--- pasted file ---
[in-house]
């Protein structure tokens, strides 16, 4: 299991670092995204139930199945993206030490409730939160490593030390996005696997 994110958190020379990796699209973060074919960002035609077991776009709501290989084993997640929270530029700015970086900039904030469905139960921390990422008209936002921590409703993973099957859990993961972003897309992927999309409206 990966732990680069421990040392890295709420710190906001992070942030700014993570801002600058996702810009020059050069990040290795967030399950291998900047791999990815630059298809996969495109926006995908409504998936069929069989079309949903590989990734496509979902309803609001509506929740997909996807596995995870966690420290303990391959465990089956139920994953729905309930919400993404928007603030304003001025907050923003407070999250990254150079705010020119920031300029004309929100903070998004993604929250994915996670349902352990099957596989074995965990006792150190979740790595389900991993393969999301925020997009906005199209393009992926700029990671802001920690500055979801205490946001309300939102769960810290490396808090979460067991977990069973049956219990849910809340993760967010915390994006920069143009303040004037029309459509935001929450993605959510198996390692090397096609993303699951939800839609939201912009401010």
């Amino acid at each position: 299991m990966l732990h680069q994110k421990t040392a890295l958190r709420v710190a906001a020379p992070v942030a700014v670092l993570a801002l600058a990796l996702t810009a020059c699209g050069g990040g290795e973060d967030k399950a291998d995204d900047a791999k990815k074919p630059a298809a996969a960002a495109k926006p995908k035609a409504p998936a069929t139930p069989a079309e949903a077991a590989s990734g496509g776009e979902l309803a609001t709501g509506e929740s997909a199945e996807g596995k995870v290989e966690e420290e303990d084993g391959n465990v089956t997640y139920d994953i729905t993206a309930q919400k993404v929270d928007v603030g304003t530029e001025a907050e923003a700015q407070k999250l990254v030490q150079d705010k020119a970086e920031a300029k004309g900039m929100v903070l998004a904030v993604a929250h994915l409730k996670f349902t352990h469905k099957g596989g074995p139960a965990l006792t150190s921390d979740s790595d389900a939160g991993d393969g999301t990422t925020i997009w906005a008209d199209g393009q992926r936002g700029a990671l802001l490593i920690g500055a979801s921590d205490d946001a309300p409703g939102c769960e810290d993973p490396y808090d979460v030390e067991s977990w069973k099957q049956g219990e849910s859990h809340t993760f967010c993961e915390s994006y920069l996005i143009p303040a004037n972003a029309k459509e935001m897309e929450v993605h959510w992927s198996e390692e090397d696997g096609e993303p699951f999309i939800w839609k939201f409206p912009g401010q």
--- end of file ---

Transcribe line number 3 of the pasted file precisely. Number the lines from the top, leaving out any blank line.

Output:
């Amino acid at each position: 299991m990966l732990h680069q994110k421990t040392a890295l958190r709420v710190a906001a020379p992070v942030a700014v670092l993570a801002l600058a990796l996702t810009a020059c699209g050069g990040g290795e973060d967030k399950a291998d995204d900047a791999k990815k074919p630059a298809a996969a960002a495109k926006p995908k035609a409504p998936a069929t139930p069989a079309e949903a077991a590989s990734g496509g776009e979902l309803a609001t709501g509506e929740s997909a199945e996807g596995k995870v290989e966690e420290e303990d084993g391959n465990v089956t997640y139920d994953i729905t993206a309930q919400k993404v929270d928007v603030g304003t530029e001025a907050e923003a700015q407070k999250l990254v030490q150079d705010k020119a970086e920031a300029k004309g900039m929100v903070l998004a904030v993604a929250h994915l409730k996670f349902t352990h469905k099957g596989g074995p139960a965990l006792t150190s921390d979740s790595d389900a939160g991993d393969g999301t990422t925020i997009w906005a008209d199209g393009q992926r936002g700029a990671l802001l490593i920690g500055a979801s921590d205490d946001a309300p409703g939102c769960e810290d993973p490396y808090d979460v030390e067991s977990w069973k099957q049956g219990e849910s859990h809340t993760f967010c993961e915390s994006y920069l996005i143009p303040a004037n972003a029309k459509e935001m897309e929450v993605h959510w992927s198996e390692e090397d696997g096609e993303p699951f999309i939800w839609k939201f409206p912009g401010q």